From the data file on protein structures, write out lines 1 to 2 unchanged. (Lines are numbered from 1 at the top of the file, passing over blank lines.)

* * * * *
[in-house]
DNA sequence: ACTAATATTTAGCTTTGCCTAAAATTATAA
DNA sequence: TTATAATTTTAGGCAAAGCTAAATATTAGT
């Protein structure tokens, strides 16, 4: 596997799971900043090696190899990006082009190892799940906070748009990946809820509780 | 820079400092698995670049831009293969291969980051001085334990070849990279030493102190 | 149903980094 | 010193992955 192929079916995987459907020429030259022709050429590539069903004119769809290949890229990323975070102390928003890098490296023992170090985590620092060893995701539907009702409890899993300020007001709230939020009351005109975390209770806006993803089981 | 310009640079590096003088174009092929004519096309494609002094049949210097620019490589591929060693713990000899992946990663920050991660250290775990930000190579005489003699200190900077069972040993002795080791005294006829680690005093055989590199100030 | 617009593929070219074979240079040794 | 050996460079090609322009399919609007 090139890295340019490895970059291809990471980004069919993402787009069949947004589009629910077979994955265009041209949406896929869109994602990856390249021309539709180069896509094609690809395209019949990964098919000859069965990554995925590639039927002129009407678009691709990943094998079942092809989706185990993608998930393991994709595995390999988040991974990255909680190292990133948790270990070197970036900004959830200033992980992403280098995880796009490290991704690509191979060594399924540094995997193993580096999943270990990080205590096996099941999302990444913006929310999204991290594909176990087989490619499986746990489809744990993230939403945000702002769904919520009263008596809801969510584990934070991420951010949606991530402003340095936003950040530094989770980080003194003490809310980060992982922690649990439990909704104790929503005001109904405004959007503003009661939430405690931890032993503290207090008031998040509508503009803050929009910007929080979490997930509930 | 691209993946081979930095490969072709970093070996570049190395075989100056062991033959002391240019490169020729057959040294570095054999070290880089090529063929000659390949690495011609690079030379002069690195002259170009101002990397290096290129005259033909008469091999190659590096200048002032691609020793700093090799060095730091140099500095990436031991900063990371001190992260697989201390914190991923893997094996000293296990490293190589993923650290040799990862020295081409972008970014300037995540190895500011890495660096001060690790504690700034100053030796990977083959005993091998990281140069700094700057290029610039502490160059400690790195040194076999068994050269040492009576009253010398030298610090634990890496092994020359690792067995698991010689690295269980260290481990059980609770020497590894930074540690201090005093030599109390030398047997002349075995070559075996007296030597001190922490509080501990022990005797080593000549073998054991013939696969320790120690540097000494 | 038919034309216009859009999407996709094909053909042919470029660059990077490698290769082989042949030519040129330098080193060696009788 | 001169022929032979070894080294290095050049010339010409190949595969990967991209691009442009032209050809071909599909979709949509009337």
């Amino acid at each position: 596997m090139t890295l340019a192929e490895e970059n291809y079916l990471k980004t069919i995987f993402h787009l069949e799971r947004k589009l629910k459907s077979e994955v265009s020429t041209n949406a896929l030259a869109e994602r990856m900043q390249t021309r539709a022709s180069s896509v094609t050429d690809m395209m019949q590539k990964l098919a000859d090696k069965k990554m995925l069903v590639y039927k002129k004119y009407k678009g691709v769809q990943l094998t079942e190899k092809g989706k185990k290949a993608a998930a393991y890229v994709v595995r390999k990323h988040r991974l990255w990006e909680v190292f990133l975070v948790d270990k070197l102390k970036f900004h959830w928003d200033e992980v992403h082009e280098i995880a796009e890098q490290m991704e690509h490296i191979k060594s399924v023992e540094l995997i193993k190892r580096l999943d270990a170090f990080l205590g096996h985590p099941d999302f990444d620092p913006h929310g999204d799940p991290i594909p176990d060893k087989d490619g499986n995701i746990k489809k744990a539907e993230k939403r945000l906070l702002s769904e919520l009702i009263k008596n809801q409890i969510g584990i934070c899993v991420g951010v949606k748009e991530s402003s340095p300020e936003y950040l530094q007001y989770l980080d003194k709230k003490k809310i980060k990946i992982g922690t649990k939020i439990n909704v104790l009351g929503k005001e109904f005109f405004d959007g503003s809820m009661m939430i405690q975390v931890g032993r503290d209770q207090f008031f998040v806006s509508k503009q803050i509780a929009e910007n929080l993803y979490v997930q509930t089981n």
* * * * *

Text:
[in-house]
DNA sequence: ACTAATATTTAGCTTTGCCTAAAATTATAA